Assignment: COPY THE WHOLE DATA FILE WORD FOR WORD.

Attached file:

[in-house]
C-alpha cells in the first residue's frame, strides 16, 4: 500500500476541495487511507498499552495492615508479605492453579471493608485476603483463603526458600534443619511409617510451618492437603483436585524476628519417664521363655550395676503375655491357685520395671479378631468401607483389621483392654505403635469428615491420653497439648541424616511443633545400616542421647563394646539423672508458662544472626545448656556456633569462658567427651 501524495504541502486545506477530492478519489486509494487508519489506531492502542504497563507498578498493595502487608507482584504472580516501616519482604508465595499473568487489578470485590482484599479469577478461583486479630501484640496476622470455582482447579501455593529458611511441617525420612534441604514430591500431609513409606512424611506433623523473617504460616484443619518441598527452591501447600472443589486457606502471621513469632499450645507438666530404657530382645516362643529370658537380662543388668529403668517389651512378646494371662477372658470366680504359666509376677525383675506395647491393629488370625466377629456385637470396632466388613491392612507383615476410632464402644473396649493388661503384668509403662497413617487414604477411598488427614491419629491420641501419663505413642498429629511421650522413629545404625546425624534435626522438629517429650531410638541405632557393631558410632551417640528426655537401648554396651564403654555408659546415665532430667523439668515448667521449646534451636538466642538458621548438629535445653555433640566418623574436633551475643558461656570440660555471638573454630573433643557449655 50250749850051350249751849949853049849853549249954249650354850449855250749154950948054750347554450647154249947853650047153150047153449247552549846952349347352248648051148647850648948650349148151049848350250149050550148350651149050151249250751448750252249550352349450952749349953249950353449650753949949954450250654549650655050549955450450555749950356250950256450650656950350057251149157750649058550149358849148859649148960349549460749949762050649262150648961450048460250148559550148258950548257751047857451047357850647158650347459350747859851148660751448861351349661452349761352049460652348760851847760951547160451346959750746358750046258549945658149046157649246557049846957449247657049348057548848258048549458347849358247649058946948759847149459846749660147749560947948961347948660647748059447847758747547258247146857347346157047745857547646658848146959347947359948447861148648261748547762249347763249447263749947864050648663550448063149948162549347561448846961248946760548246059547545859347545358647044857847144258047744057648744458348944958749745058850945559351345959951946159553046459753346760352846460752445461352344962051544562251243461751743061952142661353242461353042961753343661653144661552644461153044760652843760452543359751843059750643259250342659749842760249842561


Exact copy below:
[in-house]
C-alpha cells in the first residue's frame, strides 16, 4: 500500500476541495487511507498499552495492615508479605492453579471493608485476603483463603526458600534443619511409617510451618492437603483436585524476628519417664521363655550395676503375655491357685520395671479378631468401607483389621483392654505403635469428615491420653497439648541424616511443633545400616542421647563394646539423672508458662544472626545448656556456633569462658567427651 501524495504541502486545506477530492478519489486509494487508519489506531492502542504497563507498578498493595502487608507482584504472580516501616519482604508465595499473568487489578470485590482484599479469577478461583486479630501484640496476622470455582482447579501455593529458611511441617525420612534441604514430591500431609513409606512424611506433623523473617504460616484443619518441598527452591501447600472443589486457606502471621513469632499450645507438666530404657530382645516362643529370658537380662543388668529403668517389651512378646494371662477372658470366680504359666509376677525383675506395647491393629488370625466377629456385637470396632466388613491392612507383615476410632464402644473396649493388661503384668509403662497413617487414604477411598488427614491419629491420641501419663505413642498429629511421650522413629545404625546425624534435626522438629517429650531410638541405632557393631558410632551417640528426655537401648554396651564403654555408659546415665532430667523439668515448667521449646534451636538466642538458621548438629535445653555433640566418623574436633551475643558461656570440660555471638573454630573433643557449655 50250749850051350249751849949853049849853549249954249650354850449855250749154950948054750347554450647154249947853650047153150047153449247552549846952349347352248648051148647850648948650349148151049848350250149050550148350651149050151249250751448750252249550352349450952749349953249950353449650753949949954450250654549650655050549955450450555749950356250950256450650656950350057251149157750649058550149358849148859649148960349549460749949762050649262150648961450048460250148559550148258950548257751047857451047357850647158650347459350747859851148660751448861351349661452349761352049460652348760851847760951547160451346959750746358750046258549945658149046157649246557049846957449247657049348057548848258048549458347849358247649058946948759847149459846749660147749560947948961347948660647748059447847758747547258247146857347346157047745857547646658848146959347947359948447861148648261748547762249347763249447263749947864050648663550448063149948162549347561448846961248946760548246059547545859347545358647044857847144258047744057648744458348944958749745058850945559351345959951946159553046459753346760352846460752445461352344962051544562251243461751743061952142661353242461353042961753343661653144661552644461153044760652843760452543359751843059750643259250342659749842760249842561